Harmony Hammond

From Wikipedia, the free encyclopedia
Jump to navigation Jump to search
Harmony Hammond
Born (1944-02-08) February 8, 1944 (age 74)
Chicago, Illinois
Nationality American
Website www.harmonyhammond.com

Harmony Hammond (born February 8, 1944 in Chicago, Illinois) is an American artist and writer.[1]

Biography[edit]

Harmony Hammond earned a B.A. of Arts in painting from the University of Minnesota in 1967.[2] She co-founded the A.I.R. Gallery in 1972; it was the first women's cooperative art gallery in New York. She also co-founded Heresies: A Feminist Publication of Art and Politics in 1976, and coedited it.[3] Heresies was founded by Heresies Collective, whose core group consisted of Joyce Kozloff, Miriam Schapiro, Joan Semmel, Lucy Lippard, Mary Beth Edelson, Nancy Spero, and Harmony Hammond.[4] She was an instructor at the New York Feminist Art Institute.[5]

Hammond moved to New York in 1969, just months after the Stonewall Riots. During the late 1960's, Hammond was married for a short time, and found out she was pregnant with her daughter, which is when she and her husband at the time decided to part ways.[6] In 1973, Hammond publicly came out as a lesbian.

Hammond curated A Lesbian Show in 1978 at 112 Greene Street Workshop, featuring works by lesbian artists.[7][8] She was one of the featured artists in the "Great American Lesbian Art Show" at the Woman's Building in 1980. She also curated an exhibition in 1999 at Plan B Evolving Arts in Santa Fe titled Out West, bringing together 41 lesbian, gay, bisexual, transgender and two-spirit artists from the Southwest.[9]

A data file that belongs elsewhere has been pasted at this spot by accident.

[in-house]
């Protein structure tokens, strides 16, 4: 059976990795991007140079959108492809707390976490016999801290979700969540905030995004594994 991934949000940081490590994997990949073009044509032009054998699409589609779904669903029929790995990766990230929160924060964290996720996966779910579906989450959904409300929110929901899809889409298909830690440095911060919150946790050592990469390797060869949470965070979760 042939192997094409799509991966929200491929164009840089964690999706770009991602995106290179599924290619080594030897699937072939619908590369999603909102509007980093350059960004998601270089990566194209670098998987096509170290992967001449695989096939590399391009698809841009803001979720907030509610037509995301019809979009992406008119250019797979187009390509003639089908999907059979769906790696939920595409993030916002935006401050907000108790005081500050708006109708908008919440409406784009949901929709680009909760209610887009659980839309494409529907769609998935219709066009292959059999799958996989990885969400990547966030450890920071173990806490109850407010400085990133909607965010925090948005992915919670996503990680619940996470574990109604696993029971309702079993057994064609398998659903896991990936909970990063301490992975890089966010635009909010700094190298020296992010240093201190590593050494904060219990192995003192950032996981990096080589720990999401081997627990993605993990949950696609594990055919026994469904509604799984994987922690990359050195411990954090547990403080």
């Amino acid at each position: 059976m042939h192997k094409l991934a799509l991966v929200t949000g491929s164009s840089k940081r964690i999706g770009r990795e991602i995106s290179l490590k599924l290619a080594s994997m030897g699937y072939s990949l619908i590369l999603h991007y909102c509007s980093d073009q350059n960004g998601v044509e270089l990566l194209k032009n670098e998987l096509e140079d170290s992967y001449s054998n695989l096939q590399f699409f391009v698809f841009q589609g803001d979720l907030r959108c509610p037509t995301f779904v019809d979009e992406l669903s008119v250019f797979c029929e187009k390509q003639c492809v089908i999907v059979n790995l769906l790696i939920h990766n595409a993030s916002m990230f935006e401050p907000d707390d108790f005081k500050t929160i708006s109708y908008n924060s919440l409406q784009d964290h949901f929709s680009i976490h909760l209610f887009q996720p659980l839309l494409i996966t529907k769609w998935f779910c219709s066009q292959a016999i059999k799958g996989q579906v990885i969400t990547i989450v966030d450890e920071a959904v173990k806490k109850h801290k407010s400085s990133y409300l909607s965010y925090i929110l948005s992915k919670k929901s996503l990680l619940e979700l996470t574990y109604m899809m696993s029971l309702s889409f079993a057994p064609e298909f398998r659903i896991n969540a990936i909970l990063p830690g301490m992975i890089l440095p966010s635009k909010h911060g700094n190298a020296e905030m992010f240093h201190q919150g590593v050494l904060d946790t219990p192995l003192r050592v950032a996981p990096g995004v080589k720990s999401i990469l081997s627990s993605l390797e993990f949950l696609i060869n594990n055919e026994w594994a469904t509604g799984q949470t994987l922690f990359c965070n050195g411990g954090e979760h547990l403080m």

In 2000 she published Lesbian Art in America: A Contemporary History.[10] She is featured in two 2010 films on feminist art - The Heretics, directed by Joan Braderman which focuses on the founders of the magazines Heresies: A Feminist Publication of Art and Politics in 1976; and !Women Art Revolution, directed by Lynn Hershman Leeson.[2]

In 1984, she moved to New Mexico.[2] As a tenured full professor, Hammond taught painting, combined media and graduate critiques at the University of Arizona in Tucson, from 1988 to 2005.[2] Hammond continues to teach workshops and writes, curates, and lectures on feminist, lesbian, and queer art.[11]

Works and recognition[edit]

In her art, Hammond asserts that traditionally feminine qualities are worthwhile artistic subjects and means for artistic creation. To this end, for example, she created sculptures in the early 1970s featuring swaths of fabric, a traditionally feminine material, as a primary material. There were four fabric series: Bags (1971), Presences (1972), Floorpieces (1973), and Wrapped Sculptures (1977-1984).[12][13] Harmony Hammond's paintings themselves show how they were made and are almost all abstract.[11]

Hammond has had more than 30 solo exhibitions internationally. Her works have been shown in the Tucson Museum of Art, Museum of Contemporary Art, Gemeentemuseum Den Haag, the Vancouver Art Gallery, National Academy Museum, and Museo Tamayo. Her works are also included in permanent collections in the Metropolitan Museum of Art, the Walker Art Center, the Brooklyn Museum, the National Museum of Women in the Arts, the Art Institute of Chicago, the New Mexico Museum of Art,[14] and the Wadsworth Atheneum.[15]